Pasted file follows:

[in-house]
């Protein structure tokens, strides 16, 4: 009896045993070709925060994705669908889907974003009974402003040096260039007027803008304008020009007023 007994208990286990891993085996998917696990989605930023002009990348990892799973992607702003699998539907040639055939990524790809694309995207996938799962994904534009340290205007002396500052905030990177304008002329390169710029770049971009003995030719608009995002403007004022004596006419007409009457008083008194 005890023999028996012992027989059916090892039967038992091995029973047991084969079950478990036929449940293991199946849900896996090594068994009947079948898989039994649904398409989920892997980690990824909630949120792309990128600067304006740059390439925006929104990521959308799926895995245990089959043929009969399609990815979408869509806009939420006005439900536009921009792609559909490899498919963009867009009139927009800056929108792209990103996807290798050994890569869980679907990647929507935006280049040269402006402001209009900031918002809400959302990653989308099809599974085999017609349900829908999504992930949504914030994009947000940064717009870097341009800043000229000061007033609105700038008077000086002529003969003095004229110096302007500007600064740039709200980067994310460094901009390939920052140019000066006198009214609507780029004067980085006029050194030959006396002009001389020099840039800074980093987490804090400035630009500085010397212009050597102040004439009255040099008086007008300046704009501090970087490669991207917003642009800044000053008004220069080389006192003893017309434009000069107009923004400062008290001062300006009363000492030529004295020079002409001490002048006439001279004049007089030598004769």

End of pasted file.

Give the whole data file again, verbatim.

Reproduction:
[in-house]
């Protein structure tokens, strides 16, 4: 009896045993070709925060994705669908889907974003009974402003040096260039007027803008304008020009007023 007994208990286990891993085996998917696990989605930023002009990348990892799973992607702003699998539907040639055939990524790809694309995207996938799962994904534009340290205007002396500052905030990177304008002329390169710029770049971009003995030719608009995002403007004022004596006419007409009457008083008194 005890023999028996012992027989059916090892039967038992091995029973047991084969079950478990036929449940293991199946849900896996090594068994009947079948898989039994649904398409989920892997980690990824909630949120792309990128600067304006740059390439925006929104990521959308799926895995245990089959043929009969399609990815979408869509806009939420006005439900536009921009792609559909490899498919963009867009009139927009800056929108792209990103996807290798050994890569869980679907990647929507935006280049040269402006402001209009900031918002809400959302990653989308099809599974085999017609349900829908999504992930949504914030994009947000940064717009870097341009800043000229000061007033609105700038008077000086002529003969003095004229110096302007500007600064740039709200980067994310460094901009390939920052140019000066006198009214609507780029004067980085006029050194030959006396002009001389020099840039800074980093987490804090400035630009500085010397212009050597102040004439009255040099008086007008300046704009501090970087490669991207917003642009800044000053008004220069080389006192003893017309434009000069107009923004400062008290001062300006009363000492030529004295020079002409001490002048006439001279004049007089030598004769």